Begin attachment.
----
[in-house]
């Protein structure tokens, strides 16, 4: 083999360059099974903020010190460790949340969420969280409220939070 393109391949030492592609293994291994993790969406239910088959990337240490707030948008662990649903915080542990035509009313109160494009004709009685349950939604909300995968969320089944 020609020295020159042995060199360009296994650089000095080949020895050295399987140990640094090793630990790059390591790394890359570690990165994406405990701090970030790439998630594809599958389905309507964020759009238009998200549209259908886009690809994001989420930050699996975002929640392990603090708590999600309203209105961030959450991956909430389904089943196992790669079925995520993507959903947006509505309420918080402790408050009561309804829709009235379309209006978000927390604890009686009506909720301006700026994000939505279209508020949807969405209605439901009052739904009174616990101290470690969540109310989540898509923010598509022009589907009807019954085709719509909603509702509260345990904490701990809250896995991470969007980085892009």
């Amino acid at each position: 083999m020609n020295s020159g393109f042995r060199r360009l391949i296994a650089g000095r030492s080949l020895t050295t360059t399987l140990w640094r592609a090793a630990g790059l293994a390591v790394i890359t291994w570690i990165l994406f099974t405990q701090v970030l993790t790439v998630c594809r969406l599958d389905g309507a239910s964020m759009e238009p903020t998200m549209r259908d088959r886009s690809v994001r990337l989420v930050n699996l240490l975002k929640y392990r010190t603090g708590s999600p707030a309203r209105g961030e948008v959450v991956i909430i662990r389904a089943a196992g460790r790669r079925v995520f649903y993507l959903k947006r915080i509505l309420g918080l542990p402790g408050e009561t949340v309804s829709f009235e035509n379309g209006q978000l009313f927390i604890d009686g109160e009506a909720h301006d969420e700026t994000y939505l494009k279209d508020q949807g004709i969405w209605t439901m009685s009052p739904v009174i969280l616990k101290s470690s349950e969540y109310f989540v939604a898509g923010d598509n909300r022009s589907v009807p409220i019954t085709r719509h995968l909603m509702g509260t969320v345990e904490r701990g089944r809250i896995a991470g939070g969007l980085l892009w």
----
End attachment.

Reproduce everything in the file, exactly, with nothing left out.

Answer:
[in-house]
């Protein structure tokens, strides 16, 4: 083999360059099974903020010190460790949340969420969280409220939070 393109391949030492592609293994291994993790969406239910088959990337240490707030948008662990649903915080542990035509009313109160494009004709009685349950939604909300995968969320089944 020609020295020159042995060199360009296994650089000095080949020895050295399987140990640094090793630990790059390591790394890359570690990165994406405990701090970030790439998630594809599958389905309507964020759009238009998200549209259908886009690809994001989420930050699996975002929640392990603090708590999600309203209105961030959450991956909430389904089943196992790669079925995520993507959903947006509505309420918080402790408050009561309804829709009235379309209006978000927390604890009686009506909720301006700026994000939505279209508020949807969405209605439901009052739904009174616990101290470690969540109310989540898509923010598509022009589907009807019954085709719509909603509702509260345990904490701990809250896995991470969007980085892009």
């Amino acid at each position: 083999m020609n020295s020159g393109f042995r060199r360009l391949i296994a650089g000095r030492s080949l020895t050295t360059t399987l140990w640094r592609a090793a630990g790059l293994a390591v790394i890359t291994w570690i990165l994406f099974t405990q701090v970030l993790t790439v998630c594809r969406l599958d389905g309507a239910s964020m759009e238009p903020t998200m549209r259908d088959r886009s690809v994001r990337l989420v930050n699996l240490l975002k929640y392990r010190t603090g708590s999600p707030a309203r209105g961030e948008v959450v991956i909430i662990r389904a089943a196992g460790r790669r079925v995520f649903y993507l959903k947006r915080i509505l309420g918080l542990p402790g408050e009561t949340v309804s829709f009235e035509n379309g209006q978000l009313f927390i604890d009686g109160e009506a909720h301006d969420e700026t994000y939505l494009k279209d508020q949807g004709i969405w209605t439901m009685s009052p739904v009174i969280l616990k101290s470690s349950e969540y109310f989540v939604a898509g923010d598509n909300r022009s589907v009807p409220i019954t085709r719509h995968l909603m509702g509260t969320v345990e904490r701990g089944r809250i896995a991470g939070g969007l980085l892009w």